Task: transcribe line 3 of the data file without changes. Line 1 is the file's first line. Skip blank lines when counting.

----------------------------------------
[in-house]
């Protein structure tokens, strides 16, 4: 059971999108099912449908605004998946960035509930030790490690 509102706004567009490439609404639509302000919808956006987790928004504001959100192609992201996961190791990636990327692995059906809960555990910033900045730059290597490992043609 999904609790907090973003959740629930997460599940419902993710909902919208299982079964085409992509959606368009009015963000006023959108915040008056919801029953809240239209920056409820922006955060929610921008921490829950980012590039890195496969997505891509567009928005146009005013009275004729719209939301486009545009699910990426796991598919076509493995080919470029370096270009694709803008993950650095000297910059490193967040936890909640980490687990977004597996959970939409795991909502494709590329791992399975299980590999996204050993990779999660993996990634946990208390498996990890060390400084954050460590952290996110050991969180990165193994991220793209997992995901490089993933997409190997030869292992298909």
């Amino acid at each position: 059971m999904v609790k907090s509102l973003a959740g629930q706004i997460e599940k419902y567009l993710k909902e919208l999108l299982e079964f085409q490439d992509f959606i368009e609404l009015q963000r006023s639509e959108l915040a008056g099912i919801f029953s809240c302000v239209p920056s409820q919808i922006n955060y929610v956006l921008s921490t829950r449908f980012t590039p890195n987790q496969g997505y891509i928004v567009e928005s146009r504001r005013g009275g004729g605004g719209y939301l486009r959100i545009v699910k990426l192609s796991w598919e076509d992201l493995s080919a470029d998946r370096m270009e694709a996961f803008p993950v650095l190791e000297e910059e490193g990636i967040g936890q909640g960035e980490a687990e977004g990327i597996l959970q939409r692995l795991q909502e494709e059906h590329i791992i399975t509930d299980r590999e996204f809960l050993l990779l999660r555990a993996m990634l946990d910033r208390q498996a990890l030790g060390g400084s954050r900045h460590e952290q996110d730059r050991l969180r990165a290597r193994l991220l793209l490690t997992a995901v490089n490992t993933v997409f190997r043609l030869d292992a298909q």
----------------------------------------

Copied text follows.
């Amino acid at each position: 059971m999904v609790k907090s509102l973003a959740g629930q706004i997460e599940k419902y567009l993710k909902e919208l999108l299982e079964f085409q490439d992509f959606i368009e609404l009015q963000r006023s639509e959108l915040a008056g099912i919801f029953s809240c302000v239209p920056s409820q919808i922006n955060y929610v956006l921008s921490t829950r449908f980012t590039p890195n987790q496969g997505y891509i928004v567009e928005s146009r504001r005013g009275g004729g605004g719209y939301l486009r959100i545009v699910k990426l192609s796991w598919e076509d992201l493995s080919a470029d998946r370096m270009e694709a996961f803008p993950v650095l190791e000297e910059e490193g990636i967040g936890q909640g960035e980490a687990e977004g990327i597996l959970q939409r692995l795991q909502e494709e059906h590329i791992i399975t509930d299980r590999e996204f809960l050993l990779l999660r555990a993996m990634l946990d910033r208390q498996a990890l030790g060390g400084s954050r900045h460590e952290q996110d730059r050991l969180r990165a290597r193994l991220l793209l490690t997992a995901v490089n490992t993933v997409f190997r043609l030869d292992a298909q």